The loss of a child may be the worst trauma a human begin can experience. Why? Because as parents, fathers or mothers, they feel responsible for the child’s well-being. This results in a parent losing not only a person they love, but years of promise they had looked forward to – such is the case for this one man in China.
Coping is a strategy that many parents adopt especially when dealing with the sudden loss of someone they love at a young age. Seeking comfort with family, sought professional help, preparing for delayed grief and finding a support group are some of the ways people have adopted in coping with loss.
For this Guangxi native, coping to him came in the form of organ donation – a the decision that moved many to tears. Huang Qin made the decision to donate his nine-year-old daughter’s Tong Tong’s organs after she died from injuries sustained following an accident that took place at her school.
Recalling his sad ordeal, Huang Qin said: “My cousin asked me one day if I had considered organ donation should Ya Tong (Tong Tong) not be saved.”
“That was when reality hit me hard. I knew my child would die. When I took her to the hospital, doctors had told me the delay aggravated her cerebral hemorrhage.”
“I cried for a long time. But I knew what I had to do.”
According to organ donation experts at the First People’s Hospital of Nanning, Huang Qin has consented that all seven of his daughter’s organs including her corneas, heart, kidney and liver were successfully matched and donated.
“When I signed the consent form, my hands were trembling and my heart was bleeding.”
“I’d never thought that I would experience an organ donation.”
“The day that the organs were harvested, there was a transplant operation.”
Recalling the incident that took his daughter’s life, it all began when a classmate bumped Tong Tong during a corridor rush, on their way to PE. Having tripped, Tong Tong hit her head against the wall and passed out.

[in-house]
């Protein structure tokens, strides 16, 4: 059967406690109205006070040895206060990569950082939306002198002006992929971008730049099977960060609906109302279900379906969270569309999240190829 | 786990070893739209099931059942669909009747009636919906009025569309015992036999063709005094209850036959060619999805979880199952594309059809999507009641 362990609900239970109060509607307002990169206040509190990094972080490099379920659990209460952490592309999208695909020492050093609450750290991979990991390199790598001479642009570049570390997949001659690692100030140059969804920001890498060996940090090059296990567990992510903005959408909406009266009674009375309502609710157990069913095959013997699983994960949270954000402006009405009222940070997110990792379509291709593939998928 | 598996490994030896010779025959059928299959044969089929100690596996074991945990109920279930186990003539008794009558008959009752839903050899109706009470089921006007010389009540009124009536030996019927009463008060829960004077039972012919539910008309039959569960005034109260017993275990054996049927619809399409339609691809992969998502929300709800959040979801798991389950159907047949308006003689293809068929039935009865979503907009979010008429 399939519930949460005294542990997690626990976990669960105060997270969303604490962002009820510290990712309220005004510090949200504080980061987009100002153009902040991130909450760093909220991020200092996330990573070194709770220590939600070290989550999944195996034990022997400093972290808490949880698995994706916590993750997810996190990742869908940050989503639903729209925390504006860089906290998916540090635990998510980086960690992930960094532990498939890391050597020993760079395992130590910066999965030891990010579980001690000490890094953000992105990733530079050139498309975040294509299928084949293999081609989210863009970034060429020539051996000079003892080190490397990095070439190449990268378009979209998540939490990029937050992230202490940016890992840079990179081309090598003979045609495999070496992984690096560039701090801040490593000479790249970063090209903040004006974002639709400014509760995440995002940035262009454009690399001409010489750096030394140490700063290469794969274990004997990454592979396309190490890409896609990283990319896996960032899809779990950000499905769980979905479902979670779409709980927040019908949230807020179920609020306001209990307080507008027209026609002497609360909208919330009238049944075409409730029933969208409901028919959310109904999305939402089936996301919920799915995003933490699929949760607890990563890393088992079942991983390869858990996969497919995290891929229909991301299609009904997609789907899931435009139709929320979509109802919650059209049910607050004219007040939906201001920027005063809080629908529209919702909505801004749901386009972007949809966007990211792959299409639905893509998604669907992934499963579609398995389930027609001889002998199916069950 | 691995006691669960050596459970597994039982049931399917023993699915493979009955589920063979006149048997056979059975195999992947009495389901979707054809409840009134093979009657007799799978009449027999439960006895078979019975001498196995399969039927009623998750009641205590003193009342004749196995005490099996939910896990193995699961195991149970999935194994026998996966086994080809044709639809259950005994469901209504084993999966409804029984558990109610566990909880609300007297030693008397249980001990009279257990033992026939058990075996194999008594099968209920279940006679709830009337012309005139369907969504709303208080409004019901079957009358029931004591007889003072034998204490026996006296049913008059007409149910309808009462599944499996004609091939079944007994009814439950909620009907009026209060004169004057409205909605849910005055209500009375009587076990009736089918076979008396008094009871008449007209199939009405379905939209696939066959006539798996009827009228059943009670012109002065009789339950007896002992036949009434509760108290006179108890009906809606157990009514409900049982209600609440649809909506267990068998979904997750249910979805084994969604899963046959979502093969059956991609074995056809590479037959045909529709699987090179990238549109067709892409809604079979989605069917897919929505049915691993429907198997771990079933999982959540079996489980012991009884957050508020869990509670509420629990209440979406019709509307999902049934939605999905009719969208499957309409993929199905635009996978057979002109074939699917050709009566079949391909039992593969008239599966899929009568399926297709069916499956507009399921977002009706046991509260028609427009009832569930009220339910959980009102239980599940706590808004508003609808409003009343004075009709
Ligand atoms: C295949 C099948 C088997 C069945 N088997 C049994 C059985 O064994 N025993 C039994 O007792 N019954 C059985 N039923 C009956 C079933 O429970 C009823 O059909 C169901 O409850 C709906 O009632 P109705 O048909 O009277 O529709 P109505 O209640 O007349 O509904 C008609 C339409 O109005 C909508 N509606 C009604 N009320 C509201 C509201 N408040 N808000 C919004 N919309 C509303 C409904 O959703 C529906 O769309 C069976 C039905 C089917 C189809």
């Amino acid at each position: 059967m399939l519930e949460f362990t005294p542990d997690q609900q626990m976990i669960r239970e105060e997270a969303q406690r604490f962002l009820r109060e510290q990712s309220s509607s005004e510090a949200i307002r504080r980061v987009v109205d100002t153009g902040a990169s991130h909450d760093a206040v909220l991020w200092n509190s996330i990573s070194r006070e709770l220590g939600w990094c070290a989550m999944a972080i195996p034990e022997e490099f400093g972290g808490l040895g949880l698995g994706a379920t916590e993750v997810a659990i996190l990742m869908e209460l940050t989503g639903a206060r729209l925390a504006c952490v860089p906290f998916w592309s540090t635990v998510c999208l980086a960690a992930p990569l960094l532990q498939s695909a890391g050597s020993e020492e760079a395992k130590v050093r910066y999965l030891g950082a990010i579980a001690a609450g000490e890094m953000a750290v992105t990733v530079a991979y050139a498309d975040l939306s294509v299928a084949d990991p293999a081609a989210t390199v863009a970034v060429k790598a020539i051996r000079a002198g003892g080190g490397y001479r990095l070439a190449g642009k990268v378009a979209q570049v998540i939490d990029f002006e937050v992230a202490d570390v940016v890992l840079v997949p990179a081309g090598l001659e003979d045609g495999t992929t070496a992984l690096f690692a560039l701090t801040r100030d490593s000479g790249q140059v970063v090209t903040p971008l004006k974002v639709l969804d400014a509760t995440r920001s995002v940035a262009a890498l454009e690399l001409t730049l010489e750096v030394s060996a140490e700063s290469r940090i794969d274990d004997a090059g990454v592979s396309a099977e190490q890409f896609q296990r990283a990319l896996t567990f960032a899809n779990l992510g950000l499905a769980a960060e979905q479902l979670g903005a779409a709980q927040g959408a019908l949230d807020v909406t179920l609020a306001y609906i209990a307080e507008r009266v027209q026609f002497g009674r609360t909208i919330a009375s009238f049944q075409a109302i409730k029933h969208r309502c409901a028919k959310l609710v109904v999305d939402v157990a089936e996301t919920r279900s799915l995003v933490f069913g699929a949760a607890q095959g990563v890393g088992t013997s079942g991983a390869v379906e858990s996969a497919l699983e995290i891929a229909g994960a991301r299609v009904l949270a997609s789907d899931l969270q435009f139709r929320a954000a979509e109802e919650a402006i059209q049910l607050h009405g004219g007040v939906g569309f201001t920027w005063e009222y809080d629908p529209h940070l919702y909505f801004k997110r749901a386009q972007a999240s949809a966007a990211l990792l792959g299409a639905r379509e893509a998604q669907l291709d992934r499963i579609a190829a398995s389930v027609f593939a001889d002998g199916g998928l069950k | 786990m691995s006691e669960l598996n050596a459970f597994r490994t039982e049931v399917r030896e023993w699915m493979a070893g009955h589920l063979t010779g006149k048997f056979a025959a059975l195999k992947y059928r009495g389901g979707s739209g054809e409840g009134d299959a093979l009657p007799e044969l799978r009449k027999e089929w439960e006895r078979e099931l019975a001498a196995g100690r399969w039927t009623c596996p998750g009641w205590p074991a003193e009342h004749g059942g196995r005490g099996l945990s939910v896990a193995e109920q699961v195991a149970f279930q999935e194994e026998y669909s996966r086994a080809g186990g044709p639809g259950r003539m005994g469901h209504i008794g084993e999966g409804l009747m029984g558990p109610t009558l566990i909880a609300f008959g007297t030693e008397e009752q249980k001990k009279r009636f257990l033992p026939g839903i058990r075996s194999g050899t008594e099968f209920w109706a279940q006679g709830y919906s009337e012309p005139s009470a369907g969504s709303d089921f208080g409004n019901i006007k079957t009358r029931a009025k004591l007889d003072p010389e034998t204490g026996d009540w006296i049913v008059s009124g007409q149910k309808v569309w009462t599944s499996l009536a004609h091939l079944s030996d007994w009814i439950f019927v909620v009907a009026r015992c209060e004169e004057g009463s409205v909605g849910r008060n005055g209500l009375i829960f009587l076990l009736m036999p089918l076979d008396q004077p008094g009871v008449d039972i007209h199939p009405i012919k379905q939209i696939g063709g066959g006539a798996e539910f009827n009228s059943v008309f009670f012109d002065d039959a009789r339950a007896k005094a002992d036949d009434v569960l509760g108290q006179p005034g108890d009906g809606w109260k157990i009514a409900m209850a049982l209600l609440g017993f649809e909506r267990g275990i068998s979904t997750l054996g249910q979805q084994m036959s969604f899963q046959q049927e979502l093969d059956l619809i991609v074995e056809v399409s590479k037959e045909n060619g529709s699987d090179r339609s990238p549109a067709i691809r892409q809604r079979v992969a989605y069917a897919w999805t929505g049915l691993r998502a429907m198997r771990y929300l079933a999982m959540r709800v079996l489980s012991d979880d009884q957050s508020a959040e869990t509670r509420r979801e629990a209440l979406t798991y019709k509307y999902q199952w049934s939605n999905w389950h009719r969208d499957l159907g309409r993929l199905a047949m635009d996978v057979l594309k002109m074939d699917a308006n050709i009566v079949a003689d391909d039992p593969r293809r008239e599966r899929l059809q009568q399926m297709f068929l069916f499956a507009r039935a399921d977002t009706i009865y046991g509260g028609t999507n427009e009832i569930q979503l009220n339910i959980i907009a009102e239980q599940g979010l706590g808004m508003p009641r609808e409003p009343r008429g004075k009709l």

“Her arms and head were drooping. I was informed that when Tong Tong came around, they gave her sugar water and asked how she was feeling. She shook her head.”
“Having forgiven her classmate for pushing her, Tong Tong and her classmate were seen running out of the office to finish their PE lesson.”
When she returned home that afternoon with her sister, she asked to lie down. Circa 2.48pm, Huang received a call from Tong Tong’s teacher.
“I was informed that she seemed to have a tummy ache, had been squatting on the toilet for more than 20 minutes and showed signs of nausea.”
In a second phone call, the school informed him of the earlier incident.
“Through the teacher’s phone, I spoke briefly to Tong Tong and all she said was she forgot to have her lunch at noon. Those were her last words to me.”
“I was distraught. I scolded the teachers, blaming them for not detecting the problem earlier.”
An egg shaped lump appeared above her daughter’s ear, and having driven his daughter himself to the hospital, doctors found blood in Tong Tong’s brain – an indicator for them not to carry out any surgical procedure.
Nine days later, Tong Tong succumbed to brain damage.
“When I signed the organ donation document, I cried and my hands shook. The images of my child, so lively and cute, appeared in front of me.”
“I don’t want to be a hero praised by others. I just want to let my daughter’s heart continue beating.”
“I hope she could stay in this world in another way. It is also a motivation for us to live on. I feel relieved that she has helped other people and saved their lives.”
“We have received warmth from society before and now we’ve tried our best to return to society. I believe my daughter will support my decision.”